The Culture of Ancient Egypt


This study continues the story of the rise of civilization along the Nile. The student learns of the overarching myth of this culture, that of Osiris and Isis, and is introduced to the Egyptian pantheon. The construction of the pyramids, hieroglyphic writing, mummification and many other aspects of Egyptian civilization are studied through learning activities.

The Birth of Isis and Osiris

Nut the sky goddess loved Geb the Earth and wanted nothing more than to be embraced by him. This made Ra very jealous to know that Nut loved someone more than him. He told Shu the god of Air to come between Nut and Geb in order to keep them apart. This saddened Nut, for she could only touch her beloved Geb with her toes on the eastern horizon and with the tips of her fingers in the West where the sun set each day. She still gazed lovingly at Geb but could not hold him.

Soon after, ibis-headed Thoth, the wisest of the gods, told Ra a prophecy. Thoth was learned in all things, could read the script of the stars and could search the living book of nature for hidden truths. “Great Ra,” said Thoth, “Lord of all Creation, I tell you now a prophecy. Nut shall soon give birth to children of Geb. One of these shall grow to become the ruler of Egypt in your stead.”

These words of Thoth greatly disturbed Ra for he knew that Thoth always spoke truth. Nonetheless, he determined to find a way to prevent Thoth’s prophecy from coming true. He thought to himself, “I am Ra the namer of all things. I have measured out the hours of the day, the days of the year and the great cycles of time. I have seen to it that there are 360 days of the year. I now lay this curse upon Nut: She may not give birth during any hour of any day of this year or of any year to come.” Ra was satisfied that he had prevented Nut from ever giving birth, for nothing or no one could go against his word.

Nut was deeply sorrowful at Ra’s curse, and mourned that she might not give birth to her children. All the gods grieved with her, but Thoth especially. He knew it had been his prophecy that had alerted Ra and led him to curse Nut. The clever god of wisdom came up with a scheme of his own.

He went to the moon god Khons and invited him to a game of chess. Khons readily agreed for he loved to try his hand at games. “The loser shall forfeit something to the winner,” Thoth said. “Let it be so,” Khons agreed. And so they began playing that very night. Thoth won easily for he was the cleverest of the gods. “What shall I pay you?” Khons asked.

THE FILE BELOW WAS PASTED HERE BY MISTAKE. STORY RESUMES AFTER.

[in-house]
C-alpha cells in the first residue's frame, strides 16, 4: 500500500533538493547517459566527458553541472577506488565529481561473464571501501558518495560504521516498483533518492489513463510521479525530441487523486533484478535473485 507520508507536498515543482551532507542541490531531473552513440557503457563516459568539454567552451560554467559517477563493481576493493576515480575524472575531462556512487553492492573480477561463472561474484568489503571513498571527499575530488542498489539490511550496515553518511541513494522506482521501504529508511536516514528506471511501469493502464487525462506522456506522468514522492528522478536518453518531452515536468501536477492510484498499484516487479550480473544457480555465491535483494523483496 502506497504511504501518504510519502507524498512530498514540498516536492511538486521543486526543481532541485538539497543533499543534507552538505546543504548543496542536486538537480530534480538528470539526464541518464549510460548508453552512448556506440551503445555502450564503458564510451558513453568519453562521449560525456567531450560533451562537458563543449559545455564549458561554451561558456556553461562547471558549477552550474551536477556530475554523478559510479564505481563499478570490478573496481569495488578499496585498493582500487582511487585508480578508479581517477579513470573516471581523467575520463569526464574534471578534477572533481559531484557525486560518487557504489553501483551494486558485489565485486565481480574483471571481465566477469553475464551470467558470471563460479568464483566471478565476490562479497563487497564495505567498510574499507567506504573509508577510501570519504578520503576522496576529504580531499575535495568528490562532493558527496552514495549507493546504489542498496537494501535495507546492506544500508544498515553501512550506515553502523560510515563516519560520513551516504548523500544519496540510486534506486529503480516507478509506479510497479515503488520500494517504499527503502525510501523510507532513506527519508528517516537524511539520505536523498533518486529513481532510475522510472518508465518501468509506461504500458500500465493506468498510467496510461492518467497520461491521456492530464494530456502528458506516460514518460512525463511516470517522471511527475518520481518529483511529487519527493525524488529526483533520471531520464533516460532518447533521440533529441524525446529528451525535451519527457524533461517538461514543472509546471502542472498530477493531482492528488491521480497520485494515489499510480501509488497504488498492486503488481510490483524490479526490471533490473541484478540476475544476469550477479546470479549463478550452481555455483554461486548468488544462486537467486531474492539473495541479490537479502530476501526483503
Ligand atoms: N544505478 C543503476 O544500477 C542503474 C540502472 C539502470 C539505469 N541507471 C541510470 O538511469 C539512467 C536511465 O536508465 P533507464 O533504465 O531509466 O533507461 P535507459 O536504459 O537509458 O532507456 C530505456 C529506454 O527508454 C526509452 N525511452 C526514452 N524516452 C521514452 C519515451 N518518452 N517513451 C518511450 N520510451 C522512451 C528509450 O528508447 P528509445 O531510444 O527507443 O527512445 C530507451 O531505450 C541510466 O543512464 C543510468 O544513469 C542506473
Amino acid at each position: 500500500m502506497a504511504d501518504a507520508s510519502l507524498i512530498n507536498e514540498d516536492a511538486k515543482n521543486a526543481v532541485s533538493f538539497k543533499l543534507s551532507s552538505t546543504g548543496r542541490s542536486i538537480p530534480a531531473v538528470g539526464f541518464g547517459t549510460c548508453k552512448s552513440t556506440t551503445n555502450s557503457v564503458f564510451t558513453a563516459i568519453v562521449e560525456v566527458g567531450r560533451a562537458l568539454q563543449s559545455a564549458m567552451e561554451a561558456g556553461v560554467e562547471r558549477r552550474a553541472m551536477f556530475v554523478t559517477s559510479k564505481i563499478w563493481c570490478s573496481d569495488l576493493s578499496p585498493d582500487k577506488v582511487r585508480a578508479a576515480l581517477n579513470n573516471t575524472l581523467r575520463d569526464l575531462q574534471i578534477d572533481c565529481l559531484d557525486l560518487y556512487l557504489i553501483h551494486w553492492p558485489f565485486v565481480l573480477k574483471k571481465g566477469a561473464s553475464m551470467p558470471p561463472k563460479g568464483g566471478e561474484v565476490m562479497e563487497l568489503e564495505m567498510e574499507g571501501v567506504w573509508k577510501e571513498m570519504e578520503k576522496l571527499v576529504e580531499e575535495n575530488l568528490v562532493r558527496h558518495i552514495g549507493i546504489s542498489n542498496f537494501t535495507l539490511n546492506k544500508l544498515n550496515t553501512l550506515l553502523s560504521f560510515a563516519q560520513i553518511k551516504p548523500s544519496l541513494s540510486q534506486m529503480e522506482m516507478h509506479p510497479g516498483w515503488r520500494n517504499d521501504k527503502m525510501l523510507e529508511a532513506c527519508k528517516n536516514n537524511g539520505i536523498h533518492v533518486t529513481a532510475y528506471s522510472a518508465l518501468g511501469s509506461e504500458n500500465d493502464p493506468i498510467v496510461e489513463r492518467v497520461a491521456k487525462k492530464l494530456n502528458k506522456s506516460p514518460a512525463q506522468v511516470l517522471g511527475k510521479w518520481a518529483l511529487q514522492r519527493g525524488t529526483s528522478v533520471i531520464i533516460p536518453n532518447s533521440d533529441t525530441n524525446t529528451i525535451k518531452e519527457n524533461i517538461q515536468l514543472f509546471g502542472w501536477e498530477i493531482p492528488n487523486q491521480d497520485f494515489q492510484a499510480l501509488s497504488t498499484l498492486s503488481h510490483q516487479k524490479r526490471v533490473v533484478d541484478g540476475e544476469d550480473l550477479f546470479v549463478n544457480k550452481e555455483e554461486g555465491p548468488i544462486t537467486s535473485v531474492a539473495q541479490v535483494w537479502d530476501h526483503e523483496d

“Give me a little of your moonlight,” Thoth said. Khons quickly agreed, for he had plenty of moonlight to spare. No sooner had they finished one game then they began another. Khons was determined to win. Yet the moon god was no match for the wise Thoth. Again Thoth won and again he asked Khons for a little moonlight in payment. It went this way for the rest of the night and by dawn Khons had lost so much moonlight that he had to be careful and not squander what remained. From then on the light of the moon diminished each night for half the month and slowly grew back to its full brightness as Khons carefully rationed his supply. The moon is at the fullness of its splendor only one night each month.

With the moonlight Khons had given him in payment for his victories, Thoth had enough light to make five more days. He added these to the end of the old year and before the beginning of the New Year so that they were not part of any year. Nut was able to give birth to her five children during these five days which were not a part of any year cursed by Ra.

Ra was furious when he learned of the birth of Nut’s children, but it was too late for him to reverse what had happened. Nevertheless, he did claim the five new days of the year as his own and from that time on there are 365 days in each year. Eventually Ra forgot his anger and accepted the new gods in the councils of heaven. The Egyptian name for a god was Neter and heaven was the Neter World.

As for Nut, she rejoiced at the birth of her children. Osiris was the oldest, born on the first day. Haroeris was born on the second day, and Set on the third. On the fourth and fifth days she gave birth to her two daughters; first Isis, then Nephthys.

A most auspicious event took place at the time of Osiris’ birth. A voice was heard–whose it was no one could say–declaring, “Behold, the Lord of All is now born.” Over time this proved to be true, for Osiris became the Lord of the Living and the Dead, honored on earth and in the heaven worlds. To ensure that no harm would come to her eldest son, Nut gave him into the care of the all wise Thoth to be brought up in wisdom and understanding.

Lesson Activity

Tell the story of the birth of Isis and Osiris. Relate how Thoth challenged Khons to a chess match in order to capture moonlight from him to make five extra days. Use water color paints to paint a scene with the moon against a dark blue sky. Paint the moon at different phases.

  • From the Egyptian Book of the Dead
  • Introduction
  • The Main Lesson
  • Ancient Egypt a Land of Mystery
  • Life in Ancient Egypt
  • The Pyramids
  • Hieroglyphics and the Rosetta Stone
  • Mummies and Embalming
  • Egyptian Gods and Goddesses
  • Hymn to Ra
  • The Major Myths
  • The Creation of the World
  • The Terror of Sekmet
  • The Birth of Isis and Osiris
  • Ra’s Secret Name
  • The Treachery of Set
  • The Devotion of Isis
  • Horus, the Avenger of Osiris
  • Egyptian Proverbs
  • The Egyptians Mysteries
  • Bibliography